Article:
Reason There Are So Few Active Flights for Velocity A/C?


Velocity, Inc. makes a homebuilt kit for a very efficient 4-5 seat single engine airplane in normally aspirated and turbocharged models. I am considering building one due to its speed and useful load. It has sold many kits over the past several years and there are photos for 23 of them on FlightAware. However, as I check the link for active Velocity flights, very few seem to be flying nationwide based on the FAA aircraft designator code for Velocities, VELO.

Does anyone know why so few active flight seem to be noted on FlightAware? With the number of Velocities you see at Oshkosh and Lakeland airshows, it seems bizarre that so few flight plans are filed and activated nationwide.

On checking regularly, these seem to be the last arrival times for activated flight plans of Velocities on FlightAware. The * indicates relatively active aircraft.



A few possible reasons I can think of:

  • There’s not really that many of them: ~560 per wikipedia, which is about the same size as Southwest’s fleet.

  • They don’t really fly that much: Southwest has maybe half their fleet in the air at a given moment during the day, but their planes are flying ~450 hours a month. If the average VELO flies 4 hours a month, you’d expect about 0.5% of their fleet in the air at a given time during the day, or 3 aircraft.

  • They’re flying VFR: we don’t track VFR anymore.

  • They’re getting pop-up IFR clearances after departing from small airports: we don’t track these as reliably as flights that get IFR clearances on the ground departing from towered fields.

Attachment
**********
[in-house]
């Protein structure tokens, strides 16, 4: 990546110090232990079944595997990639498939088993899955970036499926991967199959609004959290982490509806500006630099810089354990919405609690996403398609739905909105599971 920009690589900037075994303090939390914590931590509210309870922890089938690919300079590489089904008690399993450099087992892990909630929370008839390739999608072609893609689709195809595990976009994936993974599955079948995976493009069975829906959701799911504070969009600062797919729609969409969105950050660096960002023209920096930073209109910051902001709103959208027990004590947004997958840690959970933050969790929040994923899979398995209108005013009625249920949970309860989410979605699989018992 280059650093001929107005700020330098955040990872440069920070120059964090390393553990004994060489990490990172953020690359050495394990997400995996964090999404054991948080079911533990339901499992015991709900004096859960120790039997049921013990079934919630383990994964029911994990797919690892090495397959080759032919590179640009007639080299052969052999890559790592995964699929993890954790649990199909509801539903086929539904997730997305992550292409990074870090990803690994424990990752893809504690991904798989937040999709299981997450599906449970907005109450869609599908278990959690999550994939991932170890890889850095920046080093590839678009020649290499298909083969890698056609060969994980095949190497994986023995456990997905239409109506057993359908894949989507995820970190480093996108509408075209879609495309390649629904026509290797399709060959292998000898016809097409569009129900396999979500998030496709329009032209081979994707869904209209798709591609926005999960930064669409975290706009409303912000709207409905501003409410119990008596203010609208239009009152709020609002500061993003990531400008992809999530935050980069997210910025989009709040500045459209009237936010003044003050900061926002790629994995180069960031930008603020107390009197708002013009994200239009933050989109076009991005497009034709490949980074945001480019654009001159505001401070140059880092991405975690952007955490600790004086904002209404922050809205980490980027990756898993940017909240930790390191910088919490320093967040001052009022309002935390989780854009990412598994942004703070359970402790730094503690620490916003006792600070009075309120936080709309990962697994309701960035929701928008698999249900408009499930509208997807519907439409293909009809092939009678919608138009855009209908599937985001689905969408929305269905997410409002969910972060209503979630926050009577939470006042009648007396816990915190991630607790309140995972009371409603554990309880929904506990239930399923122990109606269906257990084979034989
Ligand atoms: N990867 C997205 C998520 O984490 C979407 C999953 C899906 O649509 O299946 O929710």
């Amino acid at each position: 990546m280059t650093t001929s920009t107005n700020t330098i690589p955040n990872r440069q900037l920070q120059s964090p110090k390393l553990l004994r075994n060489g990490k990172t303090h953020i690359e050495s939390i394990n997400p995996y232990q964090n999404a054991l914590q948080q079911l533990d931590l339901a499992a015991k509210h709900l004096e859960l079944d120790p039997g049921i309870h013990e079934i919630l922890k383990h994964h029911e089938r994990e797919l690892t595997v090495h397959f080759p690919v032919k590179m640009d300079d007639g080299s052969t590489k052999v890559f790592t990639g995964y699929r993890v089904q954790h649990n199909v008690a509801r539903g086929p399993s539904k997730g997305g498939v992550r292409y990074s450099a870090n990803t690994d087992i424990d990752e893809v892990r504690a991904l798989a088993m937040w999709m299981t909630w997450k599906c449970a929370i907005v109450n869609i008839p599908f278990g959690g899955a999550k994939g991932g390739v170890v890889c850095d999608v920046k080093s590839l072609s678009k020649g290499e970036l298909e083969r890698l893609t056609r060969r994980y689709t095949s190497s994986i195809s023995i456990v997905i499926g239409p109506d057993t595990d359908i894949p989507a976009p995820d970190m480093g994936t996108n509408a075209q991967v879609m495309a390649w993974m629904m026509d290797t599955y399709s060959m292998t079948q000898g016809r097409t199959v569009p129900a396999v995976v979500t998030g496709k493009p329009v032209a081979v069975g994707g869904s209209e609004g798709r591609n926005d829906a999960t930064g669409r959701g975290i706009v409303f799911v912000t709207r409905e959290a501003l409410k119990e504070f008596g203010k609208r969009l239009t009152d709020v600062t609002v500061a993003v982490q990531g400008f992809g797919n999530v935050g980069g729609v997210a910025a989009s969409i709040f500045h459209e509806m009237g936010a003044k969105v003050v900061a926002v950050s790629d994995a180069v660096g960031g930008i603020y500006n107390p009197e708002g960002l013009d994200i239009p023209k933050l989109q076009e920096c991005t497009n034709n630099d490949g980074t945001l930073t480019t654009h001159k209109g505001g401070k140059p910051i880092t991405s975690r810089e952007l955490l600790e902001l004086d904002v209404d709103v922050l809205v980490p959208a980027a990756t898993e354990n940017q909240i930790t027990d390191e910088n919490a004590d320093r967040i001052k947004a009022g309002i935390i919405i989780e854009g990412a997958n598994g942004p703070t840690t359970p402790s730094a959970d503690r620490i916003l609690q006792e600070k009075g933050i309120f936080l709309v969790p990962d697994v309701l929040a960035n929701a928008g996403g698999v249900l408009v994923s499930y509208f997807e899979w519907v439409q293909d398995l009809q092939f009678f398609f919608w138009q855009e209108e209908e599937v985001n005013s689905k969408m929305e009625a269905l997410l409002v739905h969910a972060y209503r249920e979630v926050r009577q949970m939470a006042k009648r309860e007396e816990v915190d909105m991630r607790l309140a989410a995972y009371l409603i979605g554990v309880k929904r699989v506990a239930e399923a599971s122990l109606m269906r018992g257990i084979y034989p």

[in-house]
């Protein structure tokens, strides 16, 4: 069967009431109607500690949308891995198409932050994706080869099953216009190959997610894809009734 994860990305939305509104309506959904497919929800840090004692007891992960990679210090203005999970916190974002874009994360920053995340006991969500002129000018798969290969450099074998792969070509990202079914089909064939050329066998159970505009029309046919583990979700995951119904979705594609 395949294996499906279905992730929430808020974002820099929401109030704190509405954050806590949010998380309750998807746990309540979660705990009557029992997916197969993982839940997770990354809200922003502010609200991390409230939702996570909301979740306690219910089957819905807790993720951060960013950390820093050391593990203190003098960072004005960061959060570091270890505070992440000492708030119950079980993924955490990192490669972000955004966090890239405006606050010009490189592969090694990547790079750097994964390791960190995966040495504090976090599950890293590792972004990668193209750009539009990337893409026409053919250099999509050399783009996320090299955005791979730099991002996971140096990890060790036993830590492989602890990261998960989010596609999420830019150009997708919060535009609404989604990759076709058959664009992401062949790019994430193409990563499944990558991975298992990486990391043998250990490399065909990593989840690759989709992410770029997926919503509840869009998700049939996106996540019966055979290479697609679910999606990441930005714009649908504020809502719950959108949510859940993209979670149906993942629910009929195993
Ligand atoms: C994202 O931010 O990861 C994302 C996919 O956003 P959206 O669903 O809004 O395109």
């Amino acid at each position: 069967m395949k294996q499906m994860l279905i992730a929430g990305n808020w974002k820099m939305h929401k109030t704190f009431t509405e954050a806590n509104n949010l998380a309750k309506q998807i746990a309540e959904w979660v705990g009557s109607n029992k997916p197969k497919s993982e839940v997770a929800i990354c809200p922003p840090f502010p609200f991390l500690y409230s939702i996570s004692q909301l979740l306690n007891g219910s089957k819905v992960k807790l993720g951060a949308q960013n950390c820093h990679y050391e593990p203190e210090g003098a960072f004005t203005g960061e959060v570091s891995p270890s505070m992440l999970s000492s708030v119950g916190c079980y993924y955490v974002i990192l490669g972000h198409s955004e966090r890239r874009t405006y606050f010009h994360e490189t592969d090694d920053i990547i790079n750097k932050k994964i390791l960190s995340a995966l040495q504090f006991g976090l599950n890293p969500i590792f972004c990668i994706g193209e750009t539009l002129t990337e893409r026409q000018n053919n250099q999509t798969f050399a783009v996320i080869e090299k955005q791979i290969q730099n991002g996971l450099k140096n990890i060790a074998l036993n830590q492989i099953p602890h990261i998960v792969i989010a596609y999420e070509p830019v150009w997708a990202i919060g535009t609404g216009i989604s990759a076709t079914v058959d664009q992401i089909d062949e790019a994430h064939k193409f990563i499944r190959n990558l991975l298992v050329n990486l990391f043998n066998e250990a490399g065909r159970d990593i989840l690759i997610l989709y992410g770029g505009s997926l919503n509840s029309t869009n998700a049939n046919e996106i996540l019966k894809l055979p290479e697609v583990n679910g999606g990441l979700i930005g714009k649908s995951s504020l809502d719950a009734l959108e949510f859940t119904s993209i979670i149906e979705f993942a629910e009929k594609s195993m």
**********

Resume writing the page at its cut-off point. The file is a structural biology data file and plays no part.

That would explain it. I didn’t realize some active flight plans were excluded. It seems like FlightAware does pick up some VFR flights that are getting flight following. I ran across this paragraph from Mark Riley’s (owner) blog re N929X’s VFR flight home from Oshkosh on July 29, 2011, which is on FlightAware.

“We climb to 9,500 on course for home. We have 440 nautical miles to go and the [wx] system extends just to our north for most of the way with tops to 50,000 feet. We pick our way between the clouds at 200 to 235 knots for an hour and 45 minutes. The miles slip behind us amazingly quickly at these speeds. Soon we are in Western Pennsylvania with home showing on the far side of the map. We have flight following the whole way, so the flight shows up on We are finally confident we will make it all the way.”

FlightAware is a great service. Thanks!


N929X is my Velocity. I fly VFR but get flight following on long trips. I have flown it to Oshkosh twice, to New England, Florida and the Bahamas. I think many Velocity pilots use the system the same way. Links to many builder’s blogs, including mine, can be found on